I often hear project managers bemoaning their stakeholders. They say they’re setting unrealistic goals or don’t take an active interest in the project. They ignore to crucial facts about stakeholder management.
What You Need to Know About Stakeholder Management
You’ve got a goal, I’ve got a goal. Now all we need is a football team. – Groucho Marx
1 The project manager is responsible for managing stakeholders.
Who else do you think is going to identify and win over key people in the project? And how can you expect their support if you don’t keep them informed?
For some, managing stakeholders comes naturally. And for the rest of us it has to be worked at. To successfully engage with your stakeholders you first need to name them. That sounds pretty obvious but it’s something that is often ignored—overlook this at your peril! Stakeholders can be individuals and groups. Most likely the important ones are people. List them all including those that don’t come into play for some time.
Now you have a list decide how much power and influence each stakeholder has. Use any one of a number of techniques to assess their attitude—from supportive to opposed—and prioritise according to power and interest.
2 Your project is more likely to succeed if you manage your stakeholders.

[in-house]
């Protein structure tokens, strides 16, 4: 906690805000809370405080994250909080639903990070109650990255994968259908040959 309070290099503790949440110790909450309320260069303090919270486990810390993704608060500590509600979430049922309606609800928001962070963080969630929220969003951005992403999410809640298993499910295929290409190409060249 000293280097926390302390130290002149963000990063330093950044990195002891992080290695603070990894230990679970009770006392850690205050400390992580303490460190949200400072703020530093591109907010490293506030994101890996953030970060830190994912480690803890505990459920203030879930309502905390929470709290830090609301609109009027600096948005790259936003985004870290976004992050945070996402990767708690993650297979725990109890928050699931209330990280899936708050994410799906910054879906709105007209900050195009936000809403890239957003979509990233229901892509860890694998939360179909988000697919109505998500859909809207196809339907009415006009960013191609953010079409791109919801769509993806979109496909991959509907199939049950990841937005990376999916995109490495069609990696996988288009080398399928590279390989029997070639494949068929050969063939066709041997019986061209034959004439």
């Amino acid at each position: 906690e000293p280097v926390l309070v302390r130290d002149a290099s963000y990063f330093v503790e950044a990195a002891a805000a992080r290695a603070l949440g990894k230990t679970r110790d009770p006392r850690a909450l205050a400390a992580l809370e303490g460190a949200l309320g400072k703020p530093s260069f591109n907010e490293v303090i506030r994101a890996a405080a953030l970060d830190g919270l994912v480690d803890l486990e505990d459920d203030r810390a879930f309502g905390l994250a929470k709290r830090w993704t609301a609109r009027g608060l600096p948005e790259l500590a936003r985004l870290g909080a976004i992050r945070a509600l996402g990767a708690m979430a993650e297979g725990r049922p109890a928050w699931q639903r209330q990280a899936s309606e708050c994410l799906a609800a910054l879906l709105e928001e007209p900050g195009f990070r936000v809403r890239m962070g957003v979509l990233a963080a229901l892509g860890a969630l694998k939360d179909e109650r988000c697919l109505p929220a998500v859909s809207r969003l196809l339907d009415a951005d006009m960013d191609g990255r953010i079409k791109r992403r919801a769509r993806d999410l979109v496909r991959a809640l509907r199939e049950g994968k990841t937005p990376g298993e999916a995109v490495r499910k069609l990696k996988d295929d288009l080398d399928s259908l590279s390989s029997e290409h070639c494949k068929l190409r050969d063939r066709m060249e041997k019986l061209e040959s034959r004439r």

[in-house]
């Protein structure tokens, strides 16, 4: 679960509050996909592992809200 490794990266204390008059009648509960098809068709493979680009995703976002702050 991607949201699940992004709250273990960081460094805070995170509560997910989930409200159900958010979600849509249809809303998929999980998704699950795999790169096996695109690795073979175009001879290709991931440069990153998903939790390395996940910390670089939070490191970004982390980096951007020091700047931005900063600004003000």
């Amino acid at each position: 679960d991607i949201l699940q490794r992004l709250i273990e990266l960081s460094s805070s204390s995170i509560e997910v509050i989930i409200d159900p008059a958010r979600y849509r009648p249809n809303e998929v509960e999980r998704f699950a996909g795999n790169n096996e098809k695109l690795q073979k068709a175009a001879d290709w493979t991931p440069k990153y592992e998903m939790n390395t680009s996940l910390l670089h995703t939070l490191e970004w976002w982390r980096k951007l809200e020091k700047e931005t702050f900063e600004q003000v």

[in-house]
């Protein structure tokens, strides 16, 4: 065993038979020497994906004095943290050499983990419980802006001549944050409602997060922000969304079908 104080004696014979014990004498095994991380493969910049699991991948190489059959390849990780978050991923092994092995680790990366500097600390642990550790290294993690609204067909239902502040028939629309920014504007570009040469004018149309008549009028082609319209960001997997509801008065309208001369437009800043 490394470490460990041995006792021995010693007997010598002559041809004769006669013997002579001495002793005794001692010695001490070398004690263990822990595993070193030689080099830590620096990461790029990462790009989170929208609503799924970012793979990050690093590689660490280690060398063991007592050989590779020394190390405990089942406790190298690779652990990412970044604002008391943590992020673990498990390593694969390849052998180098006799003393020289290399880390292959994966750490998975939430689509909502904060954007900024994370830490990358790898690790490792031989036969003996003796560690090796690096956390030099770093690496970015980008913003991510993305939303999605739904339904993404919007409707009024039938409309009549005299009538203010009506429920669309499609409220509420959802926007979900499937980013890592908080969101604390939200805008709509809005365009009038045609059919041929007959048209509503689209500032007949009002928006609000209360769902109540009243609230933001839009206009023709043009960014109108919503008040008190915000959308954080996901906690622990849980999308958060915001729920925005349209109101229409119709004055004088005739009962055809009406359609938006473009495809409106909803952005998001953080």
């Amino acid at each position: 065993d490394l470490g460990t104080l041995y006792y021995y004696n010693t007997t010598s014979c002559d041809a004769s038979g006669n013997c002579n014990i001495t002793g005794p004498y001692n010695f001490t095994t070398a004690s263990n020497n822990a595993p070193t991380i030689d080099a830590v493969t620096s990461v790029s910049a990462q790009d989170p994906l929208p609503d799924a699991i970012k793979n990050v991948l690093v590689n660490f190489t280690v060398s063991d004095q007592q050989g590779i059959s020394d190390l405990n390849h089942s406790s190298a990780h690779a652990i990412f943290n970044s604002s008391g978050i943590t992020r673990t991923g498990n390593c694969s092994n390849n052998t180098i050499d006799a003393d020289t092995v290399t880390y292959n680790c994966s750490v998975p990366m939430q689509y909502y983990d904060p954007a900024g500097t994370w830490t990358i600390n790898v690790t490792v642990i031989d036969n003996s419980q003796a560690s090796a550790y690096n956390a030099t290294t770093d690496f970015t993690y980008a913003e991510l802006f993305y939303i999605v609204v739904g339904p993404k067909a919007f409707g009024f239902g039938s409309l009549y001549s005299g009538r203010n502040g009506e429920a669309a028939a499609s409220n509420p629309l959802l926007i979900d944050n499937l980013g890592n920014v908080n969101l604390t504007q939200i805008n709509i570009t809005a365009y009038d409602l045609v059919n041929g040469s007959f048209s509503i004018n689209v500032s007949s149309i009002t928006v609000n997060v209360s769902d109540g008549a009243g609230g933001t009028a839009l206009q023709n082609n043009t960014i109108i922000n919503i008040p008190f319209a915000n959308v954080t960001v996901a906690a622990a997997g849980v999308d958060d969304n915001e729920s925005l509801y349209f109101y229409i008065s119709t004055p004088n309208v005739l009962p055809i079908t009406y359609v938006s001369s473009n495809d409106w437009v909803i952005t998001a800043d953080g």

Gaining support from powerful stakeholders is going to help you win resources. The well-informed stakeholder knows what you hope to accomplish and what benefits are achievable. They are more likely to support you at key stages throughout the project. What’s more, creating rapport with your stakeholders leads to understanding. You are better placed to anticipate their reaction at the various stages of your project and can work together to avoid workplace conflict.
As project manager you need to understand which of your stakeholders’ values—those relating to the project and to the person or group—are likely to have greatest effect on you and the project. For instance, of the three areas of project viability—time, cost, and scope—one is likely to be more important than the others to certain stakeholders. Likewise, stakeholders’ value judgements, which affect project outcomes, are founded on their values and beliefs (that is, what’s important to them.)
Therefore, decide how you are going to interact with your stakeholders, prepare a communications plan, and implement it. That is, routinely engage with your stakeholders according to their importance. This could mean every day or so, or each month. You decide.
Have Your Say
Many stakeholders are indifferent or unaware of your plans. How do you make sure stakeholders are effectively managed and engaged?
Creative Commons image courtesy Flavijus.